9/26/18, 2:15 A.M. Gen. Jack Pershing and our Captain bid us God Speed and good luck. Up and among them soon. We opened our barrage which lasted for one hour starting at 5:30 AM. We hopped over the top amid the hell of machine gun bullets and ducking big shells. We saw plenty of dead lying on the battlefield which had been a battlefield for four different battles.

How this World War I doughboy was killed the day the war ended
Sommers’s obituary

9/27/18 We advanced three and half miles yesterday. The Germans left in a hurry. The water was still in the stoves that they were making coffee. Water was still hot. The Meuse River is about 800 yards in front of us.

10/2/18 Great artillery this A.M. on both sides. It was a little stronger than the usual morning song. Heard tonight that Bulgaria and Austria had surrendered.

10/5/18 Still in the line. Artillery still hammering away and also some machine gun firing.

10/9/18 Orders to move forward. Fired a machine gun barrage and orders came to remove guns and seek shelter in a deep dugout. Still waiting for orders to go forward.

10/10/18 Still in reverse. Got mail from Sister. Beautiful day, sun shining. The sky was full of airplanes, never saw so many. The sky was full of them just like birds. Have been in the line, for five weeks now. Still looking every day for relief.

This entry on October 10, 1918 was Private Sommers’s last. He died on November 11, Armistice Day, during an attack near Bougainville, France. While the armistice took effect at 11 a.m. on November 11, family lore has it that Sommers was actually killed later that day. I’ve thought about trying to help prove he was in fact the last American killed in the Great War. I struggle with whether that matters.

All photos courtesy of Ken Cruickshank

This article originally appeared on Explore The Archive. Follow @explore_archive on Twitter.

MIGHTY TACTICAL

Air Force test launches Minuteman III missile

A team of Air Force Global Strike Command airmen from the 341st Missile Wing at Malmstrom Air Force Base, Montana, launched an unarmed Minuteman III intercontinental ballistic missile equipped with a test reentry vehicle at 1:13 a.m. PST Oct. 2, 2019, from Vandenberg Air Force Base, California.

The test demonstrates that the United States’ nuclear deterrent is robust, flexible, ready and appropriately tailored to deter 21st century threats and reassure our allies. Test launches are not a response or reaction to world events or regional tensions.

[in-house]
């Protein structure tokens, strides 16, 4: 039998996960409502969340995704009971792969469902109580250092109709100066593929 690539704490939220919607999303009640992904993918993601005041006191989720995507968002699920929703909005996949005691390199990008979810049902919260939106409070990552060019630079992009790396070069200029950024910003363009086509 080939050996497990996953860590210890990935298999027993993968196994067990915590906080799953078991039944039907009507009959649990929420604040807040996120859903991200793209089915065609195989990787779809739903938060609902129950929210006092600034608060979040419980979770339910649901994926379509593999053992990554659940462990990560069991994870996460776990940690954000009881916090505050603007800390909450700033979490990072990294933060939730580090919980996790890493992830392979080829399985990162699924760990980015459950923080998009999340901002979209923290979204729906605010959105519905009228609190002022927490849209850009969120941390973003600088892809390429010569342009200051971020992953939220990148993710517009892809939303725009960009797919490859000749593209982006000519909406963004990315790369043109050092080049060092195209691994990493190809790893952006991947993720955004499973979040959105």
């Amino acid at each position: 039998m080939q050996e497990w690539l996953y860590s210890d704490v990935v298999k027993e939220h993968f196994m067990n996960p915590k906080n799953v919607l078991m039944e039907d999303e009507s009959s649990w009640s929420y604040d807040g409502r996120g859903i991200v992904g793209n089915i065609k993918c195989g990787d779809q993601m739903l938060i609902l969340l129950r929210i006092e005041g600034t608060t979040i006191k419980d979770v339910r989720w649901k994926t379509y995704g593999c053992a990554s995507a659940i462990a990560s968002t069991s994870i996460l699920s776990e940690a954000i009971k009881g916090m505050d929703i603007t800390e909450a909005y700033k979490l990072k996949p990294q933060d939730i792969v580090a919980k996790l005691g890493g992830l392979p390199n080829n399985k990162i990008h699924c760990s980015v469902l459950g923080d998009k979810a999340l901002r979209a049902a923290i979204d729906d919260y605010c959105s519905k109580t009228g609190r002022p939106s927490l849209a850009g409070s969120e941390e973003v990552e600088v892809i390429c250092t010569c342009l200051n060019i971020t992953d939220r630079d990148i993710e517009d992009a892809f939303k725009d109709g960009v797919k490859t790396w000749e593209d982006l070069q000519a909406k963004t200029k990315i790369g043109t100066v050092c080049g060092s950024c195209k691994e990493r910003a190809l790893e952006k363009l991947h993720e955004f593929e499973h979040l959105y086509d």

The ICBM’s reentry vehicle traveled approximately 4,200 miles to the Kwajalein Atoll in the Marshall Islands. These test launches verify the accuracy and reliability of the ICBM weapon system, providing valuable data to ensure a continued safe, secure and effective nuclear deterrent.


“The flight test program demonstrates one part of the operational capability of the ICBM weapon system,” said Col. Omar Colbert, 576th Flight Test Squadron commander. “The Minuteman III is nearly 50 years old, and continued test launches are essential in ensuring its reliability until the mid-2030s when the Ground Based Strategic Deterrent is fully in place. Most importantly, this visible message of national security serves to assure our partners and dissuade potential aggressors.”

How this World War I doughboy was killed the day the war ended

An unarmed Minuteman III intercontinental ballistic missile launches during an operational test at 1:13 a.m. PST, at Vandenberg Air Force Base, Calif., Oct. 2, 2019.

(U.S. Air Force photo by Michael Peterson)

The test launch is a culmination of months of preparation that involve multiple government partners. The airmen who perform this vital mission are some of the most skillfully trained and educated the Air Force has to offer.

Airmen from the 341st Missile Wing at Malmstrom AFB were selected for the task force to support the test launch. Malmstrom is one of three missile bases with crew members standing alert 24 hours a day, year-round, overseeing the nation’s ICBM alert forces.

“It’s been an incredible opportunity for Malmstrom (AFB’s) team of combat crew and maintenance members to partner with the professionals from the 576th FLTS and 30th Space Wing,” said Maj. Kurt Antonio, task force commander. “I’m extremely proud of the team’s hard work and dedication to accomplish a unique and important mission to prepare the ICBM for the test and monitor the sortie up until test execution. The attention given to every task accomplished here reflects the precision and professionalism they — and our fellow airmen up north — bring every day to ensure the success of our mission out in the missile field.”

How this World War I doughboy was killed the day the war ended

An unarmed Minuteman III intercontinental ballistic missile launches during an operational test at 1:13 a.m. PST, at Vandenberg Air Force Base, Calif., Oct. 2, 2019.

(U.S. Air Force photo by Michael Peterson)

The ICBM community, including the Department of Defense, the Department of Energy, and U.S. Strategic Command uses data collected from test launches for continuing force development evaluation. The ICBM test launch program demonstrates the operational capability of the Minuteman III and ensures the United States’ ability to maintain a strong, credible nuclear deterrent as a key element of U.S. national security and the security of U.S. allies and partners.

The launch calendars are built three to five years in advance, and planning for each individual launch begins six months to a year prior to launch.

This article originally appeared on United States Air Force. Follow @USAF on Twitter.

MIGHTY HISTORY

Warriors In Their Own Words: The sniper that scored 16 headshots in 30 seconds… at night